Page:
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July 19, 2010 - Image 8

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Publication:
Michigan Daily Summer Weekly, 2010-07-19

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8

Monday, July 19, 2010
The Michigan Daily - michigandaily.com

Census di rector
discusses work
Former 'U' researcher es, 150,000 bureau employees walked
every street in the country to deter-
presents update on mine which addresses to either add to
or eliminate from the list, according to
status of 2010 Census Groves.
Once the list of addresses was
By HILLARY BOK revised, Groves said the next step was
Daily StaffReporter to send out questionnaires in the mail.
Groves emphasized the nature of
Robert Groves, director of the U.S. the information collected through the
Census Bureau, addressed community questionnaires.
members Friday morning at the Uni- "We are attempting to count the
versity Museum of Modern Art con- population as it existed on Apr. 1, 2010,"
cerning strategies the bureau is taking Groves said. "With each passing day,
to increase the accuracy of the 2010 that becomes more difficult, because
Census. you have to reconstruct who was alive
Groves, a former survey researcher and who was not alive on Apr. 1."
for the University, explained the pro- Advertising was a major part of rais-
cess of collecting data for the census ing awareness of the Census, according
and the goals for this year's final result, to Groves. He explained that adver-
including the Dec. 31 deadline. tising had to target everyone in the
Groves said the process of informa- country and not just any one group. He
tion collection for the Census begins estimated $150 million was spent on
with a "gigantic list of addresses," advertising for the 2010 Census alone.
which was compiled during the spring "It was a consortium of many adver-
and summer of last year. tising firms," he said. "Many of them
Equipped with handheld GPS devic- targeted certain ethnic, subcultural

or language groups led by people from
that community. The advertising was
disproportionately local this time, as
opposed to national."
For example, Groves said that to
reinforce the importance of counting
each and every person in the house-
hold, the Los Angeles Regional Office
distributed onesies for babies that said,
"I'm here. I should be counted."
Advertisements for the 2010 Census
appeared in a wide variety of languag-
es in an attempt to make more people
aware of the process and the dead-
lines to decrease the number of non-
responses.
Another way that the Census Bureau
attempted to reduce the number of
non-responses was by mailing out
replacement forms.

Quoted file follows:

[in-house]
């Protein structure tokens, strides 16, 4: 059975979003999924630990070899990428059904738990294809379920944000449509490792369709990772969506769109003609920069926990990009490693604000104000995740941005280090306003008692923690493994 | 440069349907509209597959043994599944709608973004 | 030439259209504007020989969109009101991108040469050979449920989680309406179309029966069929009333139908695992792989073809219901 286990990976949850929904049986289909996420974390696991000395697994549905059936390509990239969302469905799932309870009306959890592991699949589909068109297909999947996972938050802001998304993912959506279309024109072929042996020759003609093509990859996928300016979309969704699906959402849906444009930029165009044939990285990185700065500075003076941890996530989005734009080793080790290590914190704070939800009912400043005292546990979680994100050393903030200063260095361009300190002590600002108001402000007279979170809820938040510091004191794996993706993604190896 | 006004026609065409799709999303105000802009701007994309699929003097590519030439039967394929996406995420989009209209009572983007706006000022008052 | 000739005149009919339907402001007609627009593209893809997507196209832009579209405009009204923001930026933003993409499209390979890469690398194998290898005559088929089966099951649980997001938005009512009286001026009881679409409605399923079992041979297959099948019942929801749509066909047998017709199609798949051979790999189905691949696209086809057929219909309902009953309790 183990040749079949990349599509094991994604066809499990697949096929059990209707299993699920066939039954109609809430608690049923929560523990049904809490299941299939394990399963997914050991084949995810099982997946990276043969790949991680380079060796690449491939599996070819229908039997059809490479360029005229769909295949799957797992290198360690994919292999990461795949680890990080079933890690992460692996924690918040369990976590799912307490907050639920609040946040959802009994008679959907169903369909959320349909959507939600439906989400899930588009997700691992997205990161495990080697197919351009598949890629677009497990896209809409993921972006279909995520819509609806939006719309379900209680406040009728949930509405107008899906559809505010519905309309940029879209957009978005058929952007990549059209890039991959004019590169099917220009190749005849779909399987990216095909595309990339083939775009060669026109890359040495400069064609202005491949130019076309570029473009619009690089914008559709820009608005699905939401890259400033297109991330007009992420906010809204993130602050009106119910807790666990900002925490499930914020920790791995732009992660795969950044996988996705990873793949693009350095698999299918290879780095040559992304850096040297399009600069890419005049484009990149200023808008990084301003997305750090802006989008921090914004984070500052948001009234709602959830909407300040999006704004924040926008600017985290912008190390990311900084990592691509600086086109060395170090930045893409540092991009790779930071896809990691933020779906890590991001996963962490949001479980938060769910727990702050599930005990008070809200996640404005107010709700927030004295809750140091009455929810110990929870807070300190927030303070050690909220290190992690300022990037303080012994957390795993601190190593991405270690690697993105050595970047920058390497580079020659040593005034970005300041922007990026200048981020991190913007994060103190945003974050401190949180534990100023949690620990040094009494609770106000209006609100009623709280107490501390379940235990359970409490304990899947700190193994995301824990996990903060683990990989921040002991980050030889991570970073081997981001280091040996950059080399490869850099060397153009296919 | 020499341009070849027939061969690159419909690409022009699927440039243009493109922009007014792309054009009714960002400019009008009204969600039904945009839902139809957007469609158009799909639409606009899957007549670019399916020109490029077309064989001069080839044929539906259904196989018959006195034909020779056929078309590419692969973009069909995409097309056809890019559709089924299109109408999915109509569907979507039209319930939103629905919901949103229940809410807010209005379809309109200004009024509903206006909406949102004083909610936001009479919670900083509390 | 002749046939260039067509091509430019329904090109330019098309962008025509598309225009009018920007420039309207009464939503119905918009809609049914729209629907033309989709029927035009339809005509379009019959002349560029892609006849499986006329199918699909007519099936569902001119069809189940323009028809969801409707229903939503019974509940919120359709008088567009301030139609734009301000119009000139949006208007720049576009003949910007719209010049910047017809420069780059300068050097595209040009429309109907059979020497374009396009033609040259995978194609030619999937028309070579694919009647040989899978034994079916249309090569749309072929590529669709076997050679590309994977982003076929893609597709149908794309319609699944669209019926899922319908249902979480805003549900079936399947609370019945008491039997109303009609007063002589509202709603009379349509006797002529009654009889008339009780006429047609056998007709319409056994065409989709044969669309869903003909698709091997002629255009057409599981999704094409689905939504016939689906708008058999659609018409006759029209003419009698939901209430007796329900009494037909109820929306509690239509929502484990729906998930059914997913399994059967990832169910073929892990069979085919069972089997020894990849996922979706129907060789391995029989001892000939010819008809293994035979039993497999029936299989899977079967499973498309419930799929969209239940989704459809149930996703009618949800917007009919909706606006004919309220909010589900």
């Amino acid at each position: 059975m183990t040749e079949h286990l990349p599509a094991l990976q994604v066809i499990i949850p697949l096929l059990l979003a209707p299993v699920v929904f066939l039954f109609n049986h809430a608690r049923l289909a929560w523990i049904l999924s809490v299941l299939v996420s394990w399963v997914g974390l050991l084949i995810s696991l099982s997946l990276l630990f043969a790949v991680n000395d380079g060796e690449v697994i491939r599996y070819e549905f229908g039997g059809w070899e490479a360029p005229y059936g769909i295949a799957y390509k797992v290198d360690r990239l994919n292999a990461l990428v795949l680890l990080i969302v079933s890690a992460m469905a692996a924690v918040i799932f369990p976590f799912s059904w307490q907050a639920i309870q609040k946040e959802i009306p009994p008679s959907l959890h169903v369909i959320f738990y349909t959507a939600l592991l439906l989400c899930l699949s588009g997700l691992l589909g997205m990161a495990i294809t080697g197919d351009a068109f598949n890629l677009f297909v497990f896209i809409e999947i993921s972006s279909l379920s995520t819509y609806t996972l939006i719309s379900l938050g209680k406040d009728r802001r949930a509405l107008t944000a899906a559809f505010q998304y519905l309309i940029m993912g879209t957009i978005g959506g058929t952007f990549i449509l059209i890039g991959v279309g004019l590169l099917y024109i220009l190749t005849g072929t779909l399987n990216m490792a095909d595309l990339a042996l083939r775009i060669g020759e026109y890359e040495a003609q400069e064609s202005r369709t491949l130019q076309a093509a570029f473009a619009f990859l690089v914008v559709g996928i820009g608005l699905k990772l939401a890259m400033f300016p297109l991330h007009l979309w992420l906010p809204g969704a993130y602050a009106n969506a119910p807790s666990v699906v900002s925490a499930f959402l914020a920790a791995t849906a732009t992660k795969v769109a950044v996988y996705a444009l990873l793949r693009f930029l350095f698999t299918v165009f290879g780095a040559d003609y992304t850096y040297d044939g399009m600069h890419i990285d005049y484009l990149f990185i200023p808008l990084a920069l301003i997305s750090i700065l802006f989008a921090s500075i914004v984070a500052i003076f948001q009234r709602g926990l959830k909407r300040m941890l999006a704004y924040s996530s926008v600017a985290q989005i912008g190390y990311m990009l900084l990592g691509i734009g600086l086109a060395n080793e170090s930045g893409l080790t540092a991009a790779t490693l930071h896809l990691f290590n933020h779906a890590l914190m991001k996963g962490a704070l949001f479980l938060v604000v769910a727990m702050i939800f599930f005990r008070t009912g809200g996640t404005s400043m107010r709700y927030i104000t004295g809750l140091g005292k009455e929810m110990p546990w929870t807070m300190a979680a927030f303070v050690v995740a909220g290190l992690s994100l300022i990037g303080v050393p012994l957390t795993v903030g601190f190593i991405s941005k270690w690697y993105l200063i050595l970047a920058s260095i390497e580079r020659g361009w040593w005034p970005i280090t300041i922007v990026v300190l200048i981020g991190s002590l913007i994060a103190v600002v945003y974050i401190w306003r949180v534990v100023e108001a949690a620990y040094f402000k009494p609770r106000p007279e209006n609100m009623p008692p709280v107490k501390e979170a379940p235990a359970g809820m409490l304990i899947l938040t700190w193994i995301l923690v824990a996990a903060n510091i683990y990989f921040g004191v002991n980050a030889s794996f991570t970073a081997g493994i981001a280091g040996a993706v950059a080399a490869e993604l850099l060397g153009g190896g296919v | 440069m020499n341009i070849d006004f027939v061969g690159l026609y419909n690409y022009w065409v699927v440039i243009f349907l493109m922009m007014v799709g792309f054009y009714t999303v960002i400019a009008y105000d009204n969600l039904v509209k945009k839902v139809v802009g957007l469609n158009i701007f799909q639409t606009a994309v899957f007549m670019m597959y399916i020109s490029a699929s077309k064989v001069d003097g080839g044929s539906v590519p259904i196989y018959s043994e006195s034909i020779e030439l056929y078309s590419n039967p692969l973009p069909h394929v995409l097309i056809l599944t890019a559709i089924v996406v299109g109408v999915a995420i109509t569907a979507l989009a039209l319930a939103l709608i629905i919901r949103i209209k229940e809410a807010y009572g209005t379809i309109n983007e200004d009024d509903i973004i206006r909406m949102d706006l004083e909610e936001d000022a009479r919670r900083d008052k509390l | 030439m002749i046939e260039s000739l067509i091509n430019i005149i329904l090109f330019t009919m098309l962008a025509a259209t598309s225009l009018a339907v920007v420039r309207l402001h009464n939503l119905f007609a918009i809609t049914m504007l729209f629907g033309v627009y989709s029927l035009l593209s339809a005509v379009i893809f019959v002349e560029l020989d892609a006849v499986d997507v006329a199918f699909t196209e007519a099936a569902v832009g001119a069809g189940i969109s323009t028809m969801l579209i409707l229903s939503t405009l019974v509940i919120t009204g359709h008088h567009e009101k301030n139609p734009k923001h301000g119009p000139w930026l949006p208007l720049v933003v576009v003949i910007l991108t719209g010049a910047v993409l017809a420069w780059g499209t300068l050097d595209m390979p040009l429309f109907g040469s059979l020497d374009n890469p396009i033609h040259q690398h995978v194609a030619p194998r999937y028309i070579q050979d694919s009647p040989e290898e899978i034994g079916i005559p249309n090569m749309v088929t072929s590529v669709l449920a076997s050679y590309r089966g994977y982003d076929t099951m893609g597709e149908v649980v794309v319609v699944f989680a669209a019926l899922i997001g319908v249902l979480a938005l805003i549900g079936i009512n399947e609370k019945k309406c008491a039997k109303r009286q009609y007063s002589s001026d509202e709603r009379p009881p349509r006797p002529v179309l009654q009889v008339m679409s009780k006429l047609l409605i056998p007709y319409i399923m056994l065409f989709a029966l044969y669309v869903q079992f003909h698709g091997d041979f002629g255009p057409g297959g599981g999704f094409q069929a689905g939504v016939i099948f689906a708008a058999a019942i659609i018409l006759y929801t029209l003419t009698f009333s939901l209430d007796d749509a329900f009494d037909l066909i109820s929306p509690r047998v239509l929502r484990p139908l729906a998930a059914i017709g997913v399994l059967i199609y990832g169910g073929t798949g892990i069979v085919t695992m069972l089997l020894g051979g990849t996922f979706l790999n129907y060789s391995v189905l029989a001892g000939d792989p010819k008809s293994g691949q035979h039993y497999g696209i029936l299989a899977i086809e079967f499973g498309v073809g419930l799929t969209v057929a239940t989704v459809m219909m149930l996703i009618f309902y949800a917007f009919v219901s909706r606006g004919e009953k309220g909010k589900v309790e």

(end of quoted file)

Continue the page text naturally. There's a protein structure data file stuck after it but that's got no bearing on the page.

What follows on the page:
"Survey researchers have known
for maybe 40 years that if you send
a replacement form, that raises the
response rate. The 2010 Census for the
first time has that feature," Groves said.
Based on preliminary results, Groves
said he has noticed the positive effect of
the replacement forms in the response
rates. He also noted something inter-
esting about the response rates.
"A surprise to meas a social scientist,
was thatifyoubuild apredictive model,
you can drive the race and ethnicity
coefficient almost to zero if you put in
socioeconomic indicators," Groves
said. "This is a much bigger correlate

than race and ethnicity. I'm not sure
we have addressed that as a country as
much as we've addressed the variation
in race and ethnicity."
But there is always some data that
will simply not be returned to the
bureau. Groves said one of his favorite
stories from the 2010 Census collection
came from the Detroit Regional Office.
Groves said an employee working
for census collection ventured to the
Upper Peninsula to deliver a question-
naire to an isolated cabin. After hik-
ing for more than a mile, the employee
came upon the cabin to find the 2000
Census, still attached to the doorknob.
"You cannot be cost efficient in a
census," Groves laughed about the
story.
Despite the efforts of the Census
Bureau so far, Groves said the numbers
collected at this point are still only pre-
liminary.
"The revisions of these numbers will
continue throughout the fall. I believe
strongly that one building block of
the credibility of census is for us to be
transparent. You are going to see all
these numbers," he said.
The deadline for the 2010 Census is
December 31. By this date the Census
Bureau must submit the population
counts on a state level to the President
so that the number of seats inthe House
of Representatives to be reapportioned
accordingly.

WRITE FOR
THE DAILY.
E-mail alapin@umich.edu
for details.
CORRECTIONS
* A July 12 article in the print
edition of The Michigan Daily
("Hanlon gets 64-percent salary
raise") accidentally omitted that
Hanlon's contract was executed
on Feb.25 and that the contract
was not previously released to
The Michigan Dailybecause
of an internal communication
misunderstanding at the Univer-
sity. An earlier version of this
story also inaccurately reported
that Hanlon would receive
his deferred compensation of
$75,000 every year through
2014. He is only receiving his
deferred compensation in 2010.
" A July 12 article in the print
edition of The Michigan Daily
("LSA Building initiates 'U'
smoke-free policy") inaccu-
rately identified the University
Health Service as the University
of Michigan Health System.
" Please report any error in
the Daily to corrections@
michigandaily.com.

0

I I

Felix Mendelssohn's
1E 1.dI H l
Tuesday, July 27, 2010
Hill Auditorium
Blue Lake International Choir
Alumni Choir and Youth Symphony

Mon, July 26
Blue Lake
International Choir
Works by Bach,
Bruckner, and Bernstein

Wed, July 28
Blue Lake
International
Youth Symphony
Shostakovich No.5 r

Blue Lake Student Art Exhibition
July 13- August 18
Art Lounge
MICHIGAN UNION

All Concerts Begin at 7:30 p.m.
More information at bluelake.org/ebi

1 E R a i!. n x a a < r a. fl f is F n: x . a .,. a: a . . _ .. _ ..

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